But in many cases we have to work our way from one extreme of C to the point nearest to h before we can seriously start to omit points. If only we could start somewhere in the vicinity of h then the chances of finding the best possible answer quick will be much higher, which in turn means we can skip more points, which in turn means we’ll be done quicker. So an improved sorted brute-force search algorithm might look like:

  1. Sort the points in C by ascending x-coordinate (i.e. from left to right).
  2. Starting from a point p in C somewhere in the vicinity of h, iterate towards the right and compute the distance to h.
  3. If this distance is less than the previous smallest distance, remember this new distance as the smallest distance and remember p as the best result so far.
  4. If the x-coordinate of p is higher than the x-coordinate of h + the current smallest distance then stop iterating.
  5. Starting from the point p in C that was in the vicinity of h, iterate towards the left and compute the distance to h.
  6. If this distance is less than the previous smallest distance, remember this new distance as the smallest distance and remember p as the best result so far.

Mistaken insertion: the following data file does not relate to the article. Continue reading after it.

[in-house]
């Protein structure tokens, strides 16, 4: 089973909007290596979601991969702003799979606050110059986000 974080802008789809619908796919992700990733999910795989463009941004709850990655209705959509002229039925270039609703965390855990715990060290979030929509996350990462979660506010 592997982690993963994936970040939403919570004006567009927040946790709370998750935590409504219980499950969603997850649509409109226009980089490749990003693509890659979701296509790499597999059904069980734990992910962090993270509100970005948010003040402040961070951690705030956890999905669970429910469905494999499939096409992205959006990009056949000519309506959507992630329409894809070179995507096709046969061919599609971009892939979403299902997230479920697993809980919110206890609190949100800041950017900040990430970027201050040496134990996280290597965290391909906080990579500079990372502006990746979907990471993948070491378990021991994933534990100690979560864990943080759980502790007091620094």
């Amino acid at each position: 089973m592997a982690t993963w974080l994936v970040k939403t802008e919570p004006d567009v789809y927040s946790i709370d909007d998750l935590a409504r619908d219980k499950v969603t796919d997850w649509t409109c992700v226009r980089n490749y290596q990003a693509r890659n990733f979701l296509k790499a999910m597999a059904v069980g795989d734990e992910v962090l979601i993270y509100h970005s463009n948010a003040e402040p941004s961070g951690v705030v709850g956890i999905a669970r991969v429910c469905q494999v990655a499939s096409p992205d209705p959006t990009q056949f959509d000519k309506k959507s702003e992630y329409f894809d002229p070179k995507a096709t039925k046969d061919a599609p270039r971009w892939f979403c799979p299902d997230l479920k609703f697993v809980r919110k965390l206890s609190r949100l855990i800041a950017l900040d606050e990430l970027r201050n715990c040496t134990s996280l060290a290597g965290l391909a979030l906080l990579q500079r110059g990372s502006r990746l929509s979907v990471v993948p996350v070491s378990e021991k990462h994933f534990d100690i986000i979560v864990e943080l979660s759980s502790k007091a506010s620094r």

7. If the x-coordinate of p is lower than the x-coordinate of h – the current smallest distance then stop iterating.
  8. When we’re done iterating, we’ll have remembered the one nearest to h.

The only difference between this adapted search algorithm and the original is that instead of iterating from one end of C towards the other, we start somewhere in the middle, at a point that is already near h. But how do we quickly find a point near h? Wasn’t that what we were trying to accomplish in the first place?

Well, not quite. We’re looking for the point closest to h. But for this adapted algorithm to work, all we need is a point somewhere in the vicinity of h. As long as it’s not way off, we should be able to get some benefit out of our smarter iteration logic. So the trick now is to find this magical point in the vicinity of h (let’s call it pbase) and of course we need to do so quickly because we’re trying to safe time, not spend it.